BALTIMORE — Horse racing's Preakness is a place of history and a bubble of hope.
If you come here with a Kentucky Derby victory under your belt, as trainer Shug McGaughey and Orb have, you have little time to appreciate that history. You are lost in the Triple Crown bubble. Every question goes in the same direction: Can you win? How will you (a) feel, (b) react, (c) enjoy?
Orb's morning-line odds are even money. If you want to make money on him Saturday, you'll need to bet lots of it. This year, only Orb can hope for immortality. The eight others in the race can hope for the proverbial 15 minutes of fame.
Racing's Triple Crown is a big deal. Because it has been 35 years since the last one, Affirmed in 1978, it has become a huge deal. Orb looks like the real thing, but then, so did I'll Have Another last year, until an injury erased his shot the day before the Belmont.
Racing has made its Triple Crown a holy grail. The extreme difficulty in achieving it only adds to the lore. Since Affirmed, 12 have gone to the Belmont with the first two jewels in their saddles. Eight have finished in the money and one, I'll Have Another, never made it to the gate.
Since the Triple Crown was labeled as such by writer Bryan Field of the New York Times after Gallant Fox's Belmont victory in 1930, 33 horses have left Baltimore with a shot. Nine have achieved it. Fortunately, Gallant Fox's victory was before Twitter or we might never have had a Triple Crown. Field might have tweeted: "OMG. GalFox wins TrpCrw of HrsRcng."
Sir Barton was in 1919, before Gallant Fox, making a total of 11 Triple Crown winners. Sir Barton is also a good place to inject some Preakness history.
When he won his Preakness, he did so on a Wednesday afternoon, four days after he won the Kentucky Derby. He rode a van to Baltimore and won again. Any thoroughbred trainer imposing that on a horse now would be taken away in shackles.
The first Preakness was in 1873. Long before that, racing was powerful here. The Maryland Jockey Club, still wielding power, celebrated its 250th anniversary. In 1993.
The Preakness was hatched at a dinner party at Saratoga in 1868. The governor of Maryland, Oden Bowie, pushed for a $15,000 purse, undoubtedly dazzling even the rich men at the table. That's probably about $7 million in today's dollars, or ten at-bats for Josh Hamilton.
A course was laid out where Pimlico rests today. The race was called, fittingly, the Dinner Party Stakes. Seven horses entered. Of the two colts in that group, one owned by Milton Sanford won. Sanford made his money selling blankets during the Civil War. The horse's name was Preakness. Three years later, the race took his name and became a centerpiece for much history.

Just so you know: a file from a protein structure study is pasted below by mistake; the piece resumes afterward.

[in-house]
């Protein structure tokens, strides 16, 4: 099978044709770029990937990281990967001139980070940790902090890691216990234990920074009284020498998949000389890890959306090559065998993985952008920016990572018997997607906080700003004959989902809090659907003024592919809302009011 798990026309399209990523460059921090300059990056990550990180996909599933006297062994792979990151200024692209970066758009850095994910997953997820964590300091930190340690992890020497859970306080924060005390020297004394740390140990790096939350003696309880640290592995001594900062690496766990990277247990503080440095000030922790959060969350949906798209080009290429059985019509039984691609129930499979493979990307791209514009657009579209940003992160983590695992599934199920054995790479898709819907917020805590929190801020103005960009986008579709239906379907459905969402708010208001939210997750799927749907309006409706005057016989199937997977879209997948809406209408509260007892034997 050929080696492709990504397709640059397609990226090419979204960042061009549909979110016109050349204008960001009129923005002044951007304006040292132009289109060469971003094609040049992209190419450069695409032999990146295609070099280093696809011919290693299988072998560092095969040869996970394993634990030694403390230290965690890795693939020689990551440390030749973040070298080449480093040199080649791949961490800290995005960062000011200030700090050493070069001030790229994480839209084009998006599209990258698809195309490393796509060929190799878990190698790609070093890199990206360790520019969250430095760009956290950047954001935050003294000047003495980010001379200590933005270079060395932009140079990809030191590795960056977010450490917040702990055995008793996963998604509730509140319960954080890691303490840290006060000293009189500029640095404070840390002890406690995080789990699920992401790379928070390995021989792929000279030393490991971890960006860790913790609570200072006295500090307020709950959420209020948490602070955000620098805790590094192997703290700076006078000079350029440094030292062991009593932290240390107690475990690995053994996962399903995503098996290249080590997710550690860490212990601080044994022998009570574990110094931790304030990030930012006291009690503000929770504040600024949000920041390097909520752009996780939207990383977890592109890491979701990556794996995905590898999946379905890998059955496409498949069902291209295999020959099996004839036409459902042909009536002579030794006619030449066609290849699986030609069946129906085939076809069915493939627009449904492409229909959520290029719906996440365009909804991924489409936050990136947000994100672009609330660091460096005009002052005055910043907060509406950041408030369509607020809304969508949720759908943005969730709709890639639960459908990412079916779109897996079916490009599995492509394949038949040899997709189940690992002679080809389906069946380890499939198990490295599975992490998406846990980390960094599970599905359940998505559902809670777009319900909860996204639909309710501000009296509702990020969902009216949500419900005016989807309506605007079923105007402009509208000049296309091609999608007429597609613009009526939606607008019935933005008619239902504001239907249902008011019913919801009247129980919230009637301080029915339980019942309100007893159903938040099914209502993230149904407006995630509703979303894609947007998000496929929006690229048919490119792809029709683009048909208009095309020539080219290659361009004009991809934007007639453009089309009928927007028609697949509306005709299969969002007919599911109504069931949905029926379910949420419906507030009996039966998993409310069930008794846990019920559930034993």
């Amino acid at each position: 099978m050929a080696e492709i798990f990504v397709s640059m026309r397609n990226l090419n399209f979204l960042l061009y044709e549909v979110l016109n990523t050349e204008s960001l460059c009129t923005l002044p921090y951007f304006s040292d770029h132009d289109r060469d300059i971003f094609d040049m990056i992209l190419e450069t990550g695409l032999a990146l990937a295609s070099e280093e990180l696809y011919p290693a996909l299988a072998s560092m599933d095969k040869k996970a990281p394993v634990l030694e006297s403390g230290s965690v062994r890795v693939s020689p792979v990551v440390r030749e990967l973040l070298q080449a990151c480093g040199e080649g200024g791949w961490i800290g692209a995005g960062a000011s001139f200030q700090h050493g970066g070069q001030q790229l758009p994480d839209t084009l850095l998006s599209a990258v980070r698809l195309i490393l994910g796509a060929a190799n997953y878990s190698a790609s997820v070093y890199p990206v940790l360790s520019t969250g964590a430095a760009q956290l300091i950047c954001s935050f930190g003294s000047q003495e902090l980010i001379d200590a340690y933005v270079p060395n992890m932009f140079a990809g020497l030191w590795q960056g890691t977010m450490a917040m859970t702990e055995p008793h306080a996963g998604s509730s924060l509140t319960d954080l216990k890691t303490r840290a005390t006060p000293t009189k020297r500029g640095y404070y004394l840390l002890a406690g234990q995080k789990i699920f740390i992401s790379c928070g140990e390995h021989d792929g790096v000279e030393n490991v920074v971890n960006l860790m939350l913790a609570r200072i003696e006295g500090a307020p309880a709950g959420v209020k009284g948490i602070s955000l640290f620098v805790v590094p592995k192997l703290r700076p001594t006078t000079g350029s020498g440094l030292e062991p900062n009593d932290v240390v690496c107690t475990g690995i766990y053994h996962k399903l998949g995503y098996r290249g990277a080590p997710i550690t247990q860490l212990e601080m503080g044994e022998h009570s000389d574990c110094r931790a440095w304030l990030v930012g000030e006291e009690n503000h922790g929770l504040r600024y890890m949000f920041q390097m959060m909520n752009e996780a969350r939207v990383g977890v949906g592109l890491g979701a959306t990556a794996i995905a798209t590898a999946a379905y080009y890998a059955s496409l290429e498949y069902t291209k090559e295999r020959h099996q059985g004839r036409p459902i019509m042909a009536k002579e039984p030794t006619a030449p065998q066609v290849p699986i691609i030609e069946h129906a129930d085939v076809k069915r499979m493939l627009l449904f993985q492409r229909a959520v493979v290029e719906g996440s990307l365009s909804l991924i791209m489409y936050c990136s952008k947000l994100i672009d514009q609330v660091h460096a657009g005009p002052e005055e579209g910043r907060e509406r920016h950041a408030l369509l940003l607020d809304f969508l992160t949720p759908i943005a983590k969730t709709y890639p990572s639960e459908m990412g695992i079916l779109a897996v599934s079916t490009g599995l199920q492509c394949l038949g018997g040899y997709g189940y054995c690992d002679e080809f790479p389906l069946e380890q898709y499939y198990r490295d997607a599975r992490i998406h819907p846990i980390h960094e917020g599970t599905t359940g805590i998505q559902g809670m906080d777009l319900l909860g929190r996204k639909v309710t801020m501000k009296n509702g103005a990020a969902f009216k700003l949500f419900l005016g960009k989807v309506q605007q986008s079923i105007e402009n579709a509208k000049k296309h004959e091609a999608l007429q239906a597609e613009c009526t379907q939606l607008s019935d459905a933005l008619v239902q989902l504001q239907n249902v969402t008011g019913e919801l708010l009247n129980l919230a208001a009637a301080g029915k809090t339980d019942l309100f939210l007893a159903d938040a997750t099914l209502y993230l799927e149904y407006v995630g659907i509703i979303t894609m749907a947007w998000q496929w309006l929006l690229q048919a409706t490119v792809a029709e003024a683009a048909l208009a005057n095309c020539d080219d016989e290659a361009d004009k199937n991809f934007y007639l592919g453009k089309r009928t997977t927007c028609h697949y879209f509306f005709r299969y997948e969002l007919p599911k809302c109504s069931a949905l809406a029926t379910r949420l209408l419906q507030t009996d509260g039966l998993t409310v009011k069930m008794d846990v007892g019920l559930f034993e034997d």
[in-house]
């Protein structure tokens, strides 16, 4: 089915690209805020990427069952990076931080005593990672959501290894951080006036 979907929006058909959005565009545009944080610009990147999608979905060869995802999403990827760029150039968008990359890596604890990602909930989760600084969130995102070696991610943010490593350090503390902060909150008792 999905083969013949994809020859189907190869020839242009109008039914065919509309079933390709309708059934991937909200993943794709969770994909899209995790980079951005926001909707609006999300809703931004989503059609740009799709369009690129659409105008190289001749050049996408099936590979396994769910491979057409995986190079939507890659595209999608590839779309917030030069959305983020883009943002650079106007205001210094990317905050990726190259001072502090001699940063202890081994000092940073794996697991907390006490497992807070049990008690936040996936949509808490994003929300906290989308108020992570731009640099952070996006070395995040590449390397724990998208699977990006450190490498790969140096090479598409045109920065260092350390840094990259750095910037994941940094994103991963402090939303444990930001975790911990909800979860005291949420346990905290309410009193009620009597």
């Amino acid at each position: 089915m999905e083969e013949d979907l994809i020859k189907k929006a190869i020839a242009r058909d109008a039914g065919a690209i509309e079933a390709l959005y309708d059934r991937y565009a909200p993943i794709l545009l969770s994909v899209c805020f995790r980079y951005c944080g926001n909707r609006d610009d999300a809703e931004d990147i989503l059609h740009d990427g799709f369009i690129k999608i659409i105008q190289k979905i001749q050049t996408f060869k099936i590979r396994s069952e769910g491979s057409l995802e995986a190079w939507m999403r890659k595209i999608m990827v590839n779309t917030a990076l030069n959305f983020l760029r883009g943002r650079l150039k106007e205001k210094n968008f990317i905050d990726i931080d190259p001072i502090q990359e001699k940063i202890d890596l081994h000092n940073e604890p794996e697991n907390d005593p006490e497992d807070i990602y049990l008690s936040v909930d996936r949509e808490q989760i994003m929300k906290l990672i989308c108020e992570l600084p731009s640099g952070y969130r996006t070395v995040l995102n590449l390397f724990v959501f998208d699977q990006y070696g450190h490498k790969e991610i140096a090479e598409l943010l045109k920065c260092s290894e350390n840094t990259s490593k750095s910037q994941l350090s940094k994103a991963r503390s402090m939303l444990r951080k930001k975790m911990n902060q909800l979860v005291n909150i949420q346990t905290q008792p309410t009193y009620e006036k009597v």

The House of Representatives closed down for a day in 1877 so members could attend the races. In 1908, an auto race record for a mile was set when Italy's Emmanuele Cedrino turned a Pimlico mile in 51 seconds. Sadly, Cedrino stayed on the gas too long. He finished the mile, crashed and died.
Anti-gambling swept the country in 1910 and only two states kept horse racing — Kentucky and Maryland. In 1938, a crowd of 43,000 watched Seabiscuit beat War Admiral in a match race. Two years later, Seabiscuit won the Santa Anita Handicap so that Laura Hillenbrand had a book to write and Hollywood had another movie.
In a more recent and sad piece of Preakness history, Barbaro broke down in front of the main grandstand in 2006 and eventually succumbed to the injury. Some of the TV audience watching that day undoubtedly decided to never watch again.
Barbaro was a huge Triple Crown Hope in '06. So was Big Brown in '08.
Now, it is Orb, poised to make more history in Pimlico's shadow. So is jockey Rosie Napravnik, perhaps the most accomplished female rider since Julie Krone. Napravnik rode Mylute to fourth in the Derby and could become the first female jockey in the money here. Only two other women have ridden in the Preakness.
Saturday will deliver results of the big bubble of hope. Friday brought perspective on that from two Hall of Fame trainers, each with five Preakness wins and each fast with the quip.
How big a boost does racing really get from a Triple Crown?
Wayne Lukas, who will saddle Oxbow, Will Take Charge and Titletown 5 on Saturday, answered, "Not as big as you think…Orb's a good horse, but you guys have gotten carried away because you don't have anything else to do."
Bob Baffert, who will saddle Govenor Charlie, answered that it excites owners at horse sales, but it can't solve current problems in California racing, adding, "There's so much negativity. We're like Bosnia."